Warning: this is a kinda lengthy diatribe comprised of a lot of personal opinion.
Like everyone else, I’m a big fan of keeping horses sound and happy for as long as possible. My first horse was purchased as an older, been-there-done-that jumper. Being a teenager I really didn’t know a whole lot yet about how to keep a horse sound long term, so it took until he was starting to come up pretty sore in the hind end before the vet was called. He flexed quite lame in both hocks… it was past the point of prevention and now to the point of treatment. Hock injections were the only option. The first injections lasted him a year, the next lasted 6 months, then after that they were wearing off in just a few months. That was when I decided to retire him.
I learned a lot from that horse about how I want to manage my future horses, especially the young ones, to help ensure future soundness. I will admit that sticking a needle in a joint scares the absolute crap out of me and I think our sport in general is way too blasé about it, thus I’m a big believer in doing everything possible before it gets to that point. Over the years with lots of horses and lots of different experiences I’ve narrowed it down to my 4 big things:
Feet, footing, turnout, joint support.
Feet have to be well balanced and maintained meticulously. If that means a 4-5 week shoeing cycle, so be it. If that means some kind of special shoeing to help support a conformational or gait abnormality, lets do it. I just can’t/won’t deal with bad farrier work.
Footing… I really believe that bad footing is the worst thing for a horse’s long term soundness. It’s so imperative that it be even, the right depth, well maintained, and of proper material. Years of working in bad footing or even just sub-par footing can have really detrimental effects on a horse’s long term soundness, whether it be too much concussion on the front feet, too much strain on the hocks, repeated micro-tears in soft tissue, etc. I won’t board at a barn with bad footing and I won’t go to a horse show with bad footing. That’s made me the subject of ridicule at times and I know I’m a nut about it, but footing. All horse people should try to educate themselves on what makes the difference between good footing and bad footing, and reading this article is a good start. It’s amazing how many people just don’t know the difference. And IMO the good footing rule extends to turnout as well. I’d rather mine stay inside for a day than be turned out in slick mud. Overprotective mom? Maybe.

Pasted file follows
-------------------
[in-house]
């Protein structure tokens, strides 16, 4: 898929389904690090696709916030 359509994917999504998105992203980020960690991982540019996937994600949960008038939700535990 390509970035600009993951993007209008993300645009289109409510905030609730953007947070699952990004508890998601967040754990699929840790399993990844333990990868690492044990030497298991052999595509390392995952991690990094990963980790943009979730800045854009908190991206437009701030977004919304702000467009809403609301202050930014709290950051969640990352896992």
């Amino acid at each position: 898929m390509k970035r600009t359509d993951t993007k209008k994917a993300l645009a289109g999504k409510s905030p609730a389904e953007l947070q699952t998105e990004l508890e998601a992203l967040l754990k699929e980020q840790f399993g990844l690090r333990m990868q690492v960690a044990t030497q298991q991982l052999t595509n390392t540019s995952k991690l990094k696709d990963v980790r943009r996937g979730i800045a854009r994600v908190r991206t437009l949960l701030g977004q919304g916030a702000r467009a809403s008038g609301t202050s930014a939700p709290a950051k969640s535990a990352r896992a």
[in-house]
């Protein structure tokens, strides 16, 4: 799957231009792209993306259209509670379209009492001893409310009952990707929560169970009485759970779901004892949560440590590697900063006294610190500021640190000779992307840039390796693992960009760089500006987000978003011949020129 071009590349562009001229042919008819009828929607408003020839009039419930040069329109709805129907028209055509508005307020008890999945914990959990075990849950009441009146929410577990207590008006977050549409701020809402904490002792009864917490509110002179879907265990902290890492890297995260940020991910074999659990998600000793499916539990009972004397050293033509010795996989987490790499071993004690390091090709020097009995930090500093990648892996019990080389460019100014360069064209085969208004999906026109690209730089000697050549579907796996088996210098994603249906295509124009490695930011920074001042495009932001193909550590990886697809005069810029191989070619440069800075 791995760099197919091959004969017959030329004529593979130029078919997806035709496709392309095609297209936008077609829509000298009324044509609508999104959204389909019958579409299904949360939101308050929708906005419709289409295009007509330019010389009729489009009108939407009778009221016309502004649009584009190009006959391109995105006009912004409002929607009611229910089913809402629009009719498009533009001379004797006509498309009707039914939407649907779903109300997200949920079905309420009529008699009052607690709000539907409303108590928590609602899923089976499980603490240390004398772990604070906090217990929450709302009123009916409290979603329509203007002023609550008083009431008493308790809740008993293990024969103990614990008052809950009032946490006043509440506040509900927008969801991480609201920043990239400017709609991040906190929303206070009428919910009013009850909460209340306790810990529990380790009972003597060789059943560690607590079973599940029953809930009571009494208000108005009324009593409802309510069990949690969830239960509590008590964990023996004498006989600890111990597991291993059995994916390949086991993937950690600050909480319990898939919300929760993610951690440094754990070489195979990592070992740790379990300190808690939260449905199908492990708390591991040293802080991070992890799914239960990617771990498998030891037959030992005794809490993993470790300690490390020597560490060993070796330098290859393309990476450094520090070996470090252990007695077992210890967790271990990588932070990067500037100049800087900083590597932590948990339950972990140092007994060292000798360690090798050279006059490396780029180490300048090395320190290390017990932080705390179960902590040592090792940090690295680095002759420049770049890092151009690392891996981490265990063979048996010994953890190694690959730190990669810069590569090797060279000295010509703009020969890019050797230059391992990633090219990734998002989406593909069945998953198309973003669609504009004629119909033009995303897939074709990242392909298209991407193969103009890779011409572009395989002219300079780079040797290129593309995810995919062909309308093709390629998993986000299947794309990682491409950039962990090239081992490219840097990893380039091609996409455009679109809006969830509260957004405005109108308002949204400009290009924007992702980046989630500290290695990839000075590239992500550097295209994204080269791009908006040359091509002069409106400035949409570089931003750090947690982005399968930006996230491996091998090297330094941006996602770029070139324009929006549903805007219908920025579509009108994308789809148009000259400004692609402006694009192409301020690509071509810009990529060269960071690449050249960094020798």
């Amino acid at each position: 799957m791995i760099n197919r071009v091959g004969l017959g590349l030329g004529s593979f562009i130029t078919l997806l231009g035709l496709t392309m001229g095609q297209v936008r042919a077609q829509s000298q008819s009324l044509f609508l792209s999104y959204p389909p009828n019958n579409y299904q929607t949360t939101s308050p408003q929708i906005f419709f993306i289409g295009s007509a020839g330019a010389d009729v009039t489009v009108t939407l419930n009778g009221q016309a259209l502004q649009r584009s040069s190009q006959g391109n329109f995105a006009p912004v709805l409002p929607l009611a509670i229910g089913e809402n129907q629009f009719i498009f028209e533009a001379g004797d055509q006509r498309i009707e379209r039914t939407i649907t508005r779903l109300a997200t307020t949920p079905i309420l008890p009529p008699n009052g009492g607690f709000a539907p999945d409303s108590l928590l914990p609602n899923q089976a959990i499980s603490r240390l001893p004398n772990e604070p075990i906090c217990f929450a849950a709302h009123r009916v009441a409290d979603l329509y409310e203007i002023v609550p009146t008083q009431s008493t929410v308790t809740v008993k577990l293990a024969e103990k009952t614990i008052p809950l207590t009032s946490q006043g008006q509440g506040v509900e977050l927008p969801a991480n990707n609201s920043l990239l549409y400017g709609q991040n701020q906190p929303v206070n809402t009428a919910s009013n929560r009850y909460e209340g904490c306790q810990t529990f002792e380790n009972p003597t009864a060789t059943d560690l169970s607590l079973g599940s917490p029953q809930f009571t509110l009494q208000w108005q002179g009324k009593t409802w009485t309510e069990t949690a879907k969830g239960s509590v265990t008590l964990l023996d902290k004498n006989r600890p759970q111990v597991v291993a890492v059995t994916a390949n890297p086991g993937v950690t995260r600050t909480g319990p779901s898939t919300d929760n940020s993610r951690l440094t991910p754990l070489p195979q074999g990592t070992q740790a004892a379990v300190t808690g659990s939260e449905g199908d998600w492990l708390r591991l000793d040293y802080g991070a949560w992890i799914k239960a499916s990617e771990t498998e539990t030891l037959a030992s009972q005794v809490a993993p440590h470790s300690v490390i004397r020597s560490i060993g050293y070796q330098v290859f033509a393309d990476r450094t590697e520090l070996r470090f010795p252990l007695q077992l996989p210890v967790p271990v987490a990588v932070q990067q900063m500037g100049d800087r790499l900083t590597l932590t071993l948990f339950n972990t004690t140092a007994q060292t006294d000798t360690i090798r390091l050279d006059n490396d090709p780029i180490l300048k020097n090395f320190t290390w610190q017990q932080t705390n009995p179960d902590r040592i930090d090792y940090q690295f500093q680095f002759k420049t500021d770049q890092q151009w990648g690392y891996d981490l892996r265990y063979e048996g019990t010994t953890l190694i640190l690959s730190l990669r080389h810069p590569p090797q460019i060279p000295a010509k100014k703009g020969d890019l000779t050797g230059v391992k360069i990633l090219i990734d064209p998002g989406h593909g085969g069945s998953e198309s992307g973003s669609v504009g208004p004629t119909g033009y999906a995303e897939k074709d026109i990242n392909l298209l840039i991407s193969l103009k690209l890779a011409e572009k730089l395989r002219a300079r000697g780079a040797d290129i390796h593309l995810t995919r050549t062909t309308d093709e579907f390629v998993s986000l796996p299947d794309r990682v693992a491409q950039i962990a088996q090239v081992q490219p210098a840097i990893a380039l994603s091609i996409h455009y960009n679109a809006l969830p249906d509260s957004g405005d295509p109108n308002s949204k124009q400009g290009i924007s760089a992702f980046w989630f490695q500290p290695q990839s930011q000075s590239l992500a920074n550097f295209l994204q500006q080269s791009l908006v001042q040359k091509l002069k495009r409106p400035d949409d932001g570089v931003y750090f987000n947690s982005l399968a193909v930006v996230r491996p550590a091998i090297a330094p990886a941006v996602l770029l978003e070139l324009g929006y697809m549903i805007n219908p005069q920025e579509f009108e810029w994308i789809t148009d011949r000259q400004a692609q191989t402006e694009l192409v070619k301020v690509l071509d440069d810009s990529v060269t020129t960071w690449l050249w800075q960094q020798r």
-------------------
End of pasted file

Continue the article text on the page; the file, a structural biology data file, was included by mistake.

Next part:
As far as joint support, I’ve never been a big fan of oral supplements. I really think that they pee/poop most of it out, and that stuff is not cheap. With the past couple show horses I’ve had I developed a great love for Pentosan, which is an IM injection. Watch this video. The basic gist is that it can help both prevent and repair damage in the joint. The best thing is that if you can get a prescription for it you can order it from Wedgewood for only about $14 a dose. Much cheaper than oral supplements, you know the horse is actually getting it, and IM injections are easy. Pretty much all of my horses over the age of 6-7 that are in work go on Pentosan.
The reason I’m rambling about all this is because it’s been on my mind a lot lately as I’ve made a few choices for Henry. He’s been great, soundness wise, knock on wood, but I want to keep him that way. So I got vet and farrier to team up to figure out some shoeing changes that will help support him a bit better (bar shoes for the crooked legged, very naturally low-heeled creature) and his Pentosan injections start today. Let’s face it, even though he’s only 7 and he didn’t race, he spent a lot of time in race training and now he’s a jumper… neither of those are easy lifestyles. If doing a few little things now to go the extra mile will give him better quality of life well into and past his prime, it’s totally worth it to me. I’d rather prevent problems now than treat problems later.
This is not to hate on people who do IA injections on their horses… not at all. I absolutely believe in doing what needs to be done to help the horse, and if Henry really needed it I’d do it in a heartbeat (and probably then make some changes to his lifestyle/program as a result). This is geared toward no one in particular but really just horse sports in general. I obviously had way too much time to stand there and think while the farrier was doing his thing last night. 😉 My stance is merely one of trying to get people to pause and assess their program, asking themselves “what else?” or “what can I do now?”, thinking of it in terms of preventing problems instead of reacting to them after the damage is already done. I wish someone had asked me that 15 years ago.